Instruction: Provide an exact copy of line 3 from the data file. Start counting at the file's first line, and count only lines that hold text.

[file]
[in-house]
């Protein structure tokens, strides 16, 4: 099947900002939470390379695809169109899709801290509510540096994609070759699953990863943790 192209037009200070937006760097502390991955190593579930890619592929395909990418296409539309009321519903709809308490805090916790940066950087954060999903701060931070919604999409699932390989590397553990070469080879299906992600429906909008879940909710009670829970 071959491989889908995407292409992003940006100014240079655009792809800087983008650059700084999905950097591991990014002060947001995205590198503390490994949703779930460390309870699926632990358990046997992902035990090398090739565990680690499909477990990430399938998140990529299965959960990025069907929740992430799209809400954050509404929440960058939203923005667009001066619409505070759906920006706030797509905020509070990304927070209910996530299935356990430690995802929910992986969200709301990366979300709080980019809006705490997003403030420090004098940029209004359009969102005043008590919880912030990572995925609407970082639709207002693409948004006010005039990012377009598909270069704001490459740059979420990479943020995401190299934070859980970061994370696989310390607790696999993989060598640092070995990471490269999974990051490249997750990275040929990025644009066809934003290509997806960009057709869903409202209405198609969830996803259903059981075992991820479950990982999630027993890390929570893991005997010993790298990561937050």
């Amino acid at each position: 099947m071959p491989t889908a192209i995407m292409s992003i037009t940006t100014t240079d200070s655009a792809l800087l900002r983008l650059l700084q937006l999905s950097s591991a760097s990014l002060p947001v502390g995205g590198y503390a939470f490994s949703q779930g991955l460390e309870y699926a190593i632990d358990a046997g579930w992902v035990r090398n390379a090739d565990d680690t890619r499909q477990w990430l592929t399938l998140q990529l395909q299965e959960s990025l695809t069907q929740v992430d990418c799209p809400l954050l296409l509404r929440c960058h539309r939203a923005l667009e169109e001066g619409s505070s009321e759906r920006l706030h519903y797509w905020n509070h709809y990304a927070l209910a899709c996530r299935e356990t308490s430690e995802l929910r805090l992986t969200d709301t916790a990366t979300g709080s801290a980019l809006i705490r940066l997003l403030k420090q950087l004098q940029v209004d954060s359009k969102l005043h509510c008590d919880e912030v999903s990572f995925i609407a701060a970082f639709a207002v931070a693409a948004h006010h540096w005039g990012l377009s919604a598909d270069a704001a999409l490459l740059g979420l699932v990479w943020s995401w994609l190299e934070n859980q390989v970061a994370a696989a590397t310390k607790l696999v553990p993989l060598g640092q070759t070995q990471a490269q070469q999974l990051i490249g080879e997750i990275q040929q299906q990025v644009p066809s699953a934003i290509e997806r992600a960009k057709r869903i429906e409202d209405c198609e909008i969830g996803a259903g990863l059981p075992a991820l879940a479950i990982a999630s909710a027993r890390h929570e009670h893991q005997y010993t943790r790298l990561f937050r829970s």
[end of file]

């Amino acid at each position: 099947m071959p491989t889908a192209i995407m292409s992003i037009t940006t100014t240079d200070s655009a792809l800087l900002r983008l650059l700084q937006l999905s950097s591991a760097s990014l002060p947001v502390g995205g590198y503390a939470f490994s949703q779930g991955l460390e309870y699926a190593i632990d358990a046997g579930w992902v035990r090398n390379a090739d565990d680690t890619r499909q477990w990430l592929t399938l998140q990529l395909q299965e959960s990025l695809t069907q929740v992430d990418c799209p809400l954050l296409l509404r929440c960058h539309r939203a923005l667009e169109e001066g619409s505070s009321e759906r920006l706030h519903y797509w905020n509070h709809y990304a927070l209910a899709c996530r299935e356990t308490s430690e995802l929910r805090l992986t969200d709301t916790a990366t979300g709080s801290a980019l809006i705490r940066l997003l403030k420090q950087l004098q940029v209004d954060s359009k969102l005043h509510c008590d919880e912030v999903s990572f995925i609407a701060a970082f639709a207002v931070a693409a948004h006010h540096w005039g990012l377009s919604a598909d270069a704001a999409l490459l740059g979420l699932v990479w943020s995401w994609l190299e934070n859980q390989v970061a994370a696989a590397t310390k607790l696999v553990p993989l060598g640092q070759t070995q990471a490269q070469q999974l990051i490249g080879e997750i990275q040929q299906q990025v644009p066809s699953a934003i290509e997806r992600a960009k057709r869903i429906e409202d209405c198609e909008i969830g996803a259903g990863l059981p075992a991820l879940a479950i990982a999630s909710a027993r890390h929570e009670h893991q005997y010993t943790r790298l990561f937050r829970s």